India has low HIV prevalence (0.3% among adults). Many infections are from injection drug use (IDU) and anal sex among men (MSM). However, many infections cannot be explained by those risks or by heterosexual sex. Over several decades, at least four outbreaks of HIV from healthcare procedures have been at least partially investigated and reported. The list on this page goes from earliest to latest (this list may well be incomplete).
1989: Investigation of HIV in professional plasma donors, Mumbai: In early 1989, public health authorities learned that many of the blood products produced in India were HIV-positive. Acting on this information, doctors in Mumbai, India, in 1989 tested 200 professional plasma donors who sold their blood plasma to organizations that produced blood products. Of these 200 donors, 86% (~172) were HIV-positive. Donors sold plasma an average of 3.5 times per week, and 90% had been doing so for 5 years.
1989: Investigation of HIV in professional plasma donors, Pune: Acting on information that many of the blood products manufactured in India were HIV-positive, the National Institute of Virology in early 1989 tested sera from 129 clients of a commercial plasma collection center in Pune. 97 of 129 tested HIV-positive. “It appears that they became infected…most probably via a common source at any one of the commercial establishments where they sold their plasma.”
1997: Investigation at a Mumbai orphanage: In January 1997, a child in a Mumbai orphanage tested HIV-positive. Danish families had arranged to adopt some children from the orphanage. Whether adoption was a factor or not, a team from Denmark helped with an investigation, which was limited to children in the orphanage. Further tests identified seven other children at the orphanage to be HIV-positive. All had previously tested HIV-negative. All had been treated at a nursing home in October 1986, during which five had received intravenous antibiotics and routine immunizations. The investigation did not test anyone except the orphans treated at the nursing home.
2018: Investigation of an outbreak in patients receiving healthcare in Unnao, Uttar Pradesh: In July 2017, 12 persons from an area of Unnao District tested HIV-positive; many reported injections from a local unlicensed and untrained provider. The Chief Medical Superintendent of the District Hospital alerted to Chief Medical Officer of the District, who did nothing. In November 2017 another 13 residents tested HIV-positive. Seeing this unusual number of infections, the district organized a 2-member team to investigate, and arranged HIV testing camps in Bangarmau on January 24, 25, and 27. At the camps, tests on 566 persons found 33 (5.8%) with HIV. Over subsequent weeks, as many as 75 have been reported in the news through 12 February 2018. As reported on 10 February, Government of India responded to news of the outbreak by sending a 3-member team from the National AIDS Control Organization to Unnao to investigate.[5,6,7] This information is incomplete as the investigation is just getting underway.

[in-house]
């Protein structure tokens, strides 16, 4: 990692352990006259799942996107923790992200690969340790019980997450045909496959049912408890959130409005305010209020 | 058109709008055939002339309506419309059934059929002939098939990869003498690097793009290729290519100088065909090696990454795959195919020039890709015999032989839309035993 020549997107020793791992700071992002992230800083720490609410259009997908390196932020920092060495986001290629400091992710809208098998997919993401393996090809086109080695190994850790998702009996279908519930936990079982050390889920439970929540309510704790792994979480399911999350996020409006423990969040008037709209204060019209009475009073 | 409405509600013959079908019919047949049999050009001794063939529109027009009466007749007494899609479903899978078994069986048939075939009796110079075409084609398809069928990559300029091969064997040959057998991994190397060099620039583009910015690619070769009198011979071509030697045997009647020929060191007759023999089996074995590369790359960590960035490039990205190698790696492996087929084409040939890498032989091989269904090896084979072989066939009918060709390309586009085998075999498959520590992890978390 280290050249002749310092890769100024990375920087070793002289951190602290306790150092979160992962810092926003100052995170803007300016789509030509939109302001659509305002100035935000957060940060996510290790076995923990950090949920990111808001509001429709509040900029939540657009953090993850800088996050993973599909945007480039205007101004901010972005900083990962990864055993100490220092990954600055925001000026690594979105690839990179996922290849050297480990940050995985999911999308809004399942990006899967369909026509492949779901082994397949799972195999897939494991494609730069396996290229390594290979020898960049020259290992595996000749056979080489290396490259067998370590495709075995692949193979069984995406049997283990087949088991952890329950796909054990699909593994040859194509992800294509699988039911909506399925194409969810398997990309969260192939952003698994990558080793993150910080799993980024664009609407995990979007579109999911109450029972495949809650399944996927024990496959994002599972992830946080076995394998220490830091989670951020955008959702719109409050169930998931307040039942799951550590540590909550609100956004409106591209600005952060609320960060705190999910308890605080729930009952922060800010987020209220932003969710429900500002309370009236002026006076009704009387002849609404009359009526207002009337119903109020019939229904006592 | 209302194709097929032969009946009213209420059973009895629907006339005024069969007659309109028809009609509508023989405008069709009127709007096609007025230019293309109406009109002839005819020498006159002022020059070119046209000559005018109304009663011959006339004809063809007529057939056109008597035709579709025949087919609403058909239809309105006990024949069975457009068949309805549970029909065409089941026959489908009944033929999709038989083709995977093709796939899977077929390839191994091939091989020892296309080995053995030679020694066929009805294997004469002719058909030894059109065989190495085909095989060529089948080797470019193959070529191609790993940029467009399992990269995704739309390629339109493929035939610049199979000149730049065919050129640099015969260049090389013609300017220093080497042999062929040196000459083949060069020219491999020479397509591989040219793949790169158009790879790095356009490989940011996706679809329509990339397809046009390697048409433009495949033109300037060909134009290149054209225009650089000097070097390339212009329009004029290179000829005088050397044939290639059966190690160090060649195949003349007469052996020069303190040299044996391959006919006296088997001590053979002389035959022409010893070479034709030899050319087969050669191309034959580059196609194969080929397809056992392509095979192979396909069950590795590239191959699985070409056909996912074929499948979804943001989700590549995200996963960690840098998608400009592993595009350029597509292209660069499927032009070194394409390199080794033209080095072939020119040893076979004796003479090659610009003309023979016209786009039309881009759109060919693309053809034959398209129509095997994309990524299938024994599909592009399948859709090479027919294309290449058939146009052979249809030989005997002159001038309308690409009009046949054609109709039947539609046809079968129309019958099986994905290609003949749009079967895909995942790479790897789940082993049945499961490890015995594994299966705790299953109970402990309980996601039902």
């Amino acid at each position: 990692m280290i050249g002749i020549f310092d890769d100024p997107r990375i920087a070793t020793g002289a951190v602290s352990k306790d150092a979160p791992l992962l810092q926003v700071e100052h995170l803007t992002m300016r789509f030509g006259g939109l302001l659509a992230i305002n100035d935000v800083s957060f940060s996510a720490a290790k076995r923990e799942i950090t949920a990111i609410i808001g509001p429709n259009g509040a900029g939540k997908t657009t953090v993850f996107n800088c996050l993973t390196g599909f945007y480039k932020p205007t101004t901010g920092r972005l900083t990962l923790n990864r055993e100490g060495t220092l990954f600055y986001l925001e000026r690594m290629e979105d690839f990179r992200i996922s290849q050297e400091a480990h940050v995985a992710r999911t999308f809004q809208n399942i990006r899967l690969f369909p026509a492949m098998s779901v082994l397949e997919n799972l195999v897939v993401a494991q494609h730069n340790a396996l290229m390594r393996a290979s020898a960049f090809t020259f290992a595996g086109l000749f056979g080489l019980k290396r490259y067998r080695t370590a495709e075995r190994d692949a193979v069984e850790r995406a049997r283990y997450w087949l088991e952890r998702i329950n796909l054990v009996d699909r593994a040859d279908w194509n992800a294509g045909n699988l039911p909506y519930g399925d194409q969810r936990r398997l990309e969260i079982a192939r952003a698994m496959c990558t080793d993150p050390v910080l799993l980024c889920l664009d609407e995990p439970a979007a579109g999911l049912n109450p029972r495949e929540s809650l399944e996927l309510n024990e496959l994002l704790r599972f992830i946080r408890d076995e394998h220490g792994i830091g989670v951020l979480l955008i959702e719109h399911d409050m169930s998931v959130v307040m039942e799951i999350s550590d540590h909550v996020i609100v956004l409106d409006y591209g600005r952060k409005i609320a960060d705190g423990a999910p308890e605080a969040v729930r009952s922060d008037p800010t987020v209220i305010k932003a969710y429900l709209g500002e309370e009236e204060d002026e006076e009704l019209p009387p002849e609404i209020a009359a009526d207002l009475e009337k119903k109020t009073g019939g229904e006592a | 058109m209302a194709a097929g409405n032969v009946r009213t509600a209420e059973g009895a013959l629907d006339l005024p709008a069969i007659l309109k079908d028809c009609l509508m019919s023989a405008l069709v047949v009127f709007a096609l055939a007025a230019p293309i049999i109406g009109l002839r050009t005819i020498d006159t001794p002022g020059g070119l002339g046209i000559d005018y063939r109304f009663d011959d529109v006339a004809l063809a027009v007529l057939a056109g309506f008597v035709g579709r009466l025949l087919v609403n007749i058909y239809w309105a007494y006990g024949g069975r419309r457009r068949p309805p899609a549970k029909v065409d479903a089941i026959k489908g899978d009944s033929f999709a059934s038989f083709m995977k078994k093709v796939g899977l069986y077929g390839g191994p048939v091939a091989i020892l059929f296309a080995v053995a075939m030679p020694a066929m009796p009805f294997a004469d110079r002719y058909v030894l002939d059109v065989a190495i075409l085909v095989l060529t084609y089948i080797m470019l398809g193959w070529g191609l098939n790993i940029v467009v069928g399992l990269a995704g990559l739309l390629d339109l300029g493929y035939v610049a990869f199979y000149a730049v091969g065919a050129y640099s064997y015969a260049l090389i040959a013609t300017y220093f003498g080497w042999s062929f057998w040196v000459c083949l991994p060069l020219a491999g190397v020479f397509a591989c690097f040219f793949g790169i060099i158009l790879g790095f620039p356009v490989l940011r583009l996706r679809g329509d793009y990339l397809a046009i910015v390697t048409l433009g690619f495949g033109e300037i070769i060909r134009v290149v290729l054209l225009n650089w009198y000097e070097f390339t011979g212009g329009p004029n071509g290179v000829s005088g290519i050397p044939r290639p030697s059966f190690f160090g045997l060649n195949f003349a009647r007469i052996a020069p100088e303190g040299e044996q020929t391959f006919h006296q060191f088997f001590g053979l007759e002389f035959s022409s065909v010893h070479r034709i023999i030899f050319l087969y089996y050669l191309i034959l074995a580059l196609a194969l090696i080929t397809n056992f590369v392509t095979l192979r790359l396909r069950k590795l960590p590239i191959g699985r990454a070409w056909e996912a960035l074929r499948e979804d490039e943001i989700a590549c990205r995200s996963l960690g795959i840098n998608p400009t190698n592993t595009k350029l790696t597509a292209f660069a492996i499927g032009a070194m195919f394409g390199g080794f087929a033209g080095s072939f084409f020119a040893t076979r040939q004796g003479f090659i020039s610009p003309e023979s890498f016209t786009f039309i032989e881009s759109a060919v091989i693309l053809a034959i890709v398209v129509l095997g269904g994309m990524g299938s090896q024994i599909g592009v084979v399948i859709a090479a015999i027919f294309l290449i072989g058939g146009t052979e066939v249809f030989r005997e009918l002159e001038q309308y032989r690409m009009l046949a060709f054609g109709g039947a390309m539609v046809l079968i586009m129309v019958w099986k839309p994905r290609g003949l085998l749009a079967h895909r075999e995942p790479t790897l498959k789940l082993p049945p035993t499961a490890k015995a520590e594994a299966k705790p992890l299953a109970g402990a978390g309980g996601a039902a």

Other unexplained and presumably nosomial infections
Aside from the outbreaks discussed in the above paragraphs, doctors throughout India have from time to time reported unexplained and infections presumably from healthcare in persons with no sexual or mother-to-child risks. For example, in during 1995-2003, doctors at the All India Institute of Medical Sciences in New Delhi diagnosed 109 children aged 3 weeks to 15 years with HIV. For 21 children (19%) infections were suspected to have come from blood transfusions. For another 7 children (6.4%) with HIV-negative mothers, no risk was identified. There was no subsequent investigation to find if other children had been infected or to determine how they were infected.
1. Bhimani GV, Gilada IS. HIV prevalence in people with no fixed abode: a study of blood donorship patterns & risk determinants. 8th International Conference on AIDS, Amsterdam, 19-24 July 1992. Abstract MoC 0093.
2. Banerjee K, Rodriguez J, Israel Z, et al. Outbreak of HIV seropositivity among commerical plasma donors in Pune, India [letter]. Lancet 1989; 2: 166. Referenced at: https://www.ncbi.nlm.nih.gov/pubmed/?term=banerjee+rodrigues+israel+kulkarni.
3. Christiansen CB, Nielsen C, Machucca R. Cluster of HIV-1 infection among children in Indian Hospital in Bombay. Department of Virology, Statens Serum Institute, Copenhagen, Denmark. Report to World Health Organization, September 1998. Unpublished
4. Quack held for infecting scores with HIV. India Post, 13 February 2018. Available at: http://www.indiapost.com/quack-held-for-infecting-scores-with-hiv/ (accessed 13 February 2018).
5. Unnao chief medical officer alerted in July about quack who caused HIV infections: Indian Express. Scroll-in 11 February 2018. Available at: https://scroll.in/latest/868274/unnao-chief-medical-officer-alerted-in-july-about-quack-who-caused-hiv-infections-indian-express (accessed 12 February 2018).
6. Williams H. Fake doctor infects 75 Indian patients with HIV. World Report Now, 10 February 2018. Available at: https://www.worldreportnow.com/fake-doctor/6754/ (accessed 12 February 2018).
7. Uttar Pradesh: Centre rusks 3-member team to HIV-hit Bangarmau. DNA, 10 February 2018. Available at: http://www.dnaindia.com/india/report-uttar-pradesh-centre-rushes-3-member-naco-team-to-hiv-hit-bangarmau-2583385 (accessed 12 February 2018).
8. Lodha R, Upadhyay A, Kapoor V, et al. Clinical profile and natural history of children with HIV infection. Ind J Pediatr 2006; 73: 201-204. Abstract available at: http://www.ncbi.nlm.nih.gov/pubmed/16567911 (accessed 13 January 2012).